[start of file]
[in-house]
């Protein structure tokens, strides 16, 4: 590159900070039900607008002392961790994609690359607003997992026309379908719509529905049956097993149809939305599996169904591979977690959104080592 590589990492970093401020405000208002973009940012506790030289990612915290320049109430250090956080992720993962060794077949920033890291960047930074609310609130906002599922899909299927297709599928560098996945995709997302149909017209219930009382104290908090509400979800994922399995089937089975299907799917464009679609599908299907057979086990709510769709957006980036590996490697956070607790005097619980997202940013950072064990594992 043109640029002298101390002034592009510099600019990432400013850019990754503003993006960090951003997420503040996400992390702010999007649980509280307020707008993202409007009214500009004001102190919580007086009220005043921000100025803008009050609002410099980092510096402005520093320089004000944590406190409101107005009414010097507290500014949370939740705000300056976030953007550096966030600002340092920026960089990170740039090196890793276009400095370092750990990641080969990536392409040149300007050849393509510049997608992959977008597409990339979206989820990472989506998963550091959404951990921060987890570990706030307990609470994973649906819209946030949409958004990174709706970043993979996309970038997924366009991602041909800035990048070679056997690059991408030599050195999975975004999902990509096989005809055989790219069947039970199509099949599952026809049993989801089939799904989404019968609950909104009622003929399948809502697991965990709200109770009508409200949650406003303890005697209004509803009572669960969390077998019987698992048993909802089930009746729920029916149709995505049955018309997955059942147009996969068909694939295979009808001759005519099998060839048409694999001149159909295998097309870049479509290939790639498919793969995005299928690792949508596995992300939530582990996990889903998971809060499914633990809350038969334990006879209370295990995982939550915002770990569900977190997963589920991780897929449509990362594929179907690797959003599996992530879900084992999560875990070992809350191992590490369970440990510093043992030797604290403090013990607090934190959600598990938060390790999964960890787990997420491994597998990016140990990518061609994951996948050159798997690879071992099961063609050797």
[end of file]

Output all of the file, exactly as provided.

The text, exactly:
[in-house]
């Protein structure tokens, strides 16, 4: 590159900070039900607008002392961790994609690359607003997992026309379908719509529905049956097993149809939305599996169904591979977690959104080592 590589990492970093401020405000208002973009940012506790030289990612915290320049109430250090956080992720993962060794077949920033890291960047930074609310609130906002599922899909299927297709599928560098996945995709997302149909017209219930009382104290908090509400979800994922399995089937089975299907799917464009679609599908299907057979086990709510769709957006980036590996490697956070607790005097619980997202940013950072064990594992 043109640029002298101390002034592009510099600019990432400013850019990754503003993006960090951003997420503040996400992390702010999007649980509280307020707008993202409007009214500009004001102190919580007086009220005043921000100025803008009050609002410099980092510096402005520093320089004000944590406190409101107005009414010097507290500014949370939740705000300056976030953007550096966030600002340092920026960089990170740039090196890793276009400095370092750990990641080969990536392409040149300007050849393509510049997608992959977008597409990339979206989820990472989506998963550091959404951990921060987890570990706030307990609470994973649906819209946030949409958004990174709706970043993979996309970038997924366009991602041909800035990048070679056997690059991408030599050195999975975004999902990509096989005809055989790219069947039970199509099949599952026809049993989801089939799904989404019968609950909104009622003929399948809502697991965990709200109770009508409200949650406003303890005697209004509803009572669960969390077998019987698992048993909802089930009746729920029916149709995505049955018309997955059942147009996969068909694939295979009808001759005519099998060839048409694999001149159909295998097309870049479509290939790639498919793969995005299928690792949508596995992300939530582990996990889903998971809060499914633990809350038969334990006879209370295990995982939550915002770990569900977190997963589920991780897929449509990362594929179907690797959003599996992530879900084992999560875990070992809350191992590490369970440990510093043992030797604290403090013990607090934190959600598990938060390790999964960890787990997420491994597998990016140990990518061609994951996948050159798997690879071992099961063609050797």